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By James Tissot (in the public domain)

Recovery from addiction brings with it the ability to hear and internalize hard things. I know what the solution to my sex addiction requires and I am experiencing Heavenly Father’s healing power made possible, we are told, through the Atonement of Jesus Christ. So is my wife in her own experience of recovery.

I have been reminded that she is still hurting on some (perhaps many) levels because of what I’ve subjected her to. This isn’t what she signed up for. Nevertheless, she is healing and she is doing so on a timeline that she is working out with her Father in Heaven, not me.

My job is to stay in recovery, to share that recovery experience with as many other people as I can–and to remember with some humility that I cannot fathom the pain I have inflicted on my wife because of my sex addiction. For the rest of eternity, everything I say or do should reflect two guiding truths to her: “I’m sorry” and “You’re more important to me than breathing.”

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Comments

I Cannot Fathom the Pain I Have Inflicted on My Wife Because of My Sex Addiction — 10 Comments

  1. I needed to hear this today. Thank you fpr sharing. I have had some serious health issues and troubles in my life. I have to say that my husband’s addiction outweighs all my problems. When I thought and believed I had support from him through the trials we have to face but now I feel I face it all alone.

  2. Thank you for the acknowledgment, Andrew. Would you be willing to talk more about how it has affected your marriage and your kids? This is another big compartment of denial for most addicts, as they feel they are only hurting themselves. Of course, as wives, we feel it acutely, and we see what it is doing to our kids’ security and self-esteem.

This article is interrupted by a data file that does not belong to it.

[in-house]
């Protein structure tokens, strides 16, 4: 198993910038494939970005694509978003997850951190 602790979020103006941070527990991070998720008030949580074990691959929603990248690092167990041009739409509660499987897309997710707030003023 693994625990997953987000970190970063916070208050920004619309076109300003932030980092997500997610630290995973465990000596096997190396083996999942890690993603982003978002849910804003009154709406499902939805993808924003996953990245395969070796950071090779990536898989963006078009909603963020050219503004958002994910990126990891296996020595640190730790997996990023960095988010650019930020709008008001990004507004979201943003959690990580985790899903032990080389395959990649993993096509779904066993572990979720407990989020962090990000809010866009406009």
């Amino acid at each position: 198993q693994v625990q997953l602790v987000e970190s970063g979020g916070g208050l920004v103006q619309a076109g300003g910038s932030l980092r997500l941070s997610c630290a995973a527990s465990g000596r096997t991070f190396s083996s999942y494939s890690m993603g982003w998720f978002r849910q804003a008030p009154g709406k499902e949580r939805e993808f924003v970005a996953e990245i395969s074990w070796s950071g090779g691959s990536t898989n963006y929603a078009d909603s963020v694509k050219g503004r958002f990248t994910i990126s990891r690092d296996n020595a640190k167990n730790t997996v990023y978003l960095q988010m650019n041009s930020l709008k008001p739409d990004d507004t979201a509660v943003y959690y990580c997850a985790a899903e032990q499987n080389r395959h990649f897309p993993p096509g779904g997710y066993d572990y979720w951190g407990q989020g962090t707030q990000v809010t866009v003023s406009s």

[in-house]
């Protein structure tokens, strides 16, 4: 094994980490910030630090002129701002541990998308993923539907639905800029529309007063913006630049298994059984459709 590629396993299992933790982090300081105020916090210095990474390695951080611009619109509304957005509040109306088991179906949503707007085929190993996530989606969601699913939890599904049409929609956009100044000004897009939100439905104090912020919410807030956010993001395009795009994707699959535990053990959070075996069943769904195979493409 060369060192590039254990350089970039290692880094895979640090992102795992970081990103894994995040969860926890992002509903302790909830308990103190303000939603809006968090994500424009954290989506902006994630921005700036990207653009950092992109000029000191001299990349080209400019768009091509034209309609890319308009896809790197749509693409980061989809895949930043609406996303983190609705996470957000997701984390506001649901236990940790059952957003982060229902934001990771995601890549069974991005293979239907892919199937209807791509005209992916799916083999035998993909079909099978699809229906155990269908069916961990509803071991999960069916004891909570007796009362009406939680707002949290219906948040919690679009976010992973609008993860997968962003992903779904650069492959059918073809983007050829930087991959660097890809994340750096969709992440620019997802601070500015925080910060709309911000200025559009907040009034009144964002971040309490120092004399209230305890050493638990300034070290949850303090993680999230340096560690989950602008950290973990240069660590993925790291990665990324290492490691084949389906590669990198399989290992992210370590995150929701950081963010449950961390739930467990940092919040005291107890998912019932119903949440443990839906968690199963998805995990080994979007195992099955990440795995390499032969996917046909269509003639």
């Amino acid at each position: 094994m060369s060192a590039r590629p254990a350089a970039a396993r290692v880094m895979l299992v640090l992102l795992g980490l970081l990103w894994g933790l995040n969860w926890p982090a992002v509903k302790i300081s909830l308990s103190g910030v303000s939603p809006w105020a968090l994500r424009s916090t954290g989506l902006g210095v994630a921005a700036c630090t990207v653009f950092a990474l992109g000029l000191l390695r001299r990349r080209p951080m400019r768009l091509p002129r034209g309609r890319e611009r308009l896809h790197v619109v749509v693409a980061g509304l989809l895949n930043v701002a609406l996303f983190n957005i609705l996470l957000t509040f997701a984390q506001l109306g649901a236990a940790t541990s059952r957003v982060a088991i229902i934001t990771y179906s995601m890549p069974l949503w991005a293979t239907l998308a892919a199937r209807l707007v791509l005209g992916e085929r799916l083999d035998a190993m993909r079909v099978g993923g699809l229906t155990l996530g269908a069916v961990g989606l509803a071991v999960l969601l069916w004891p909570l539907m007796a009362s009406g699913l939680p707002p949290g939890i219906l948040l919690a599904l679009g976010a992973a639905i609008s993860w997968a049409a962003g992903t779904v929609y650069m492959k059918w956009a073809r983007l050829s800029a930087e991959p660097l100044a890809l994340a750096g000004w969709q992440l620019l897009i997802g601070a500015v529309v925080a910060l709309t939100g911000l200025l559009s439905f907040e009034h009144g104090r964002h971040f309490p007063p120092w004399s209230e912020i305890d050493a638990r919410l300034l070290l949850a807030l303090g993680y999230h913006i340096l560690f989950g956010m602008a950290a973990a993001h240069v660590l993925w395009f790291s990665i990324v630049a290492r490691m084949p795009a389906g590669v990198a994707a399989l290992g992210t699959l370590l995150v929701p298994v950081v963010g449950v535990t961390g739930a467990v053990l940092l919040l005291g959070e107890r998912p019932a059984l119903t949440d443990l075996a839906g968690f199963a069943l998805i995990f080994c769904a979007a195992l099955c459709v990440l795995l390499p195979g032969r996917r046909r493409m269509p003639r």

Maybe you could share links to these blogs?

    Thanks again for addressing this.

  3. I had cancer 20 years ago and am a wife of a sex addict. I would agree with your wife. The pain of my husbands addictions is so much more painful. I think one of the reasons that’s the case is because the person I love the most (my husband) cant be there for me when I need him because he is the one that gave me the pain. When I had cancer, I told people the reason I was able to get through all the chemotherapy and radiation treatments was because I had a loving family who took care of me. I felt so supported. Thanks for sharing your story.

  4. I am the wife of a very ill addict. I have stood by his side for 19 years of battles. He has lost his job time and time again. We now are facing possible homelessness, We were blessed with 3 very special spirits. Leaving the comfort of a proper home to accommodate their needs and try to re establish elsewhere and calm their anxieties is a very tough road. Today begins day 1 of a new venture that I pray will bring us to some healing. Thank you for acknowledging the intense pain that women endure on this journey. I am reminded of the courage of Esther as we start yet again.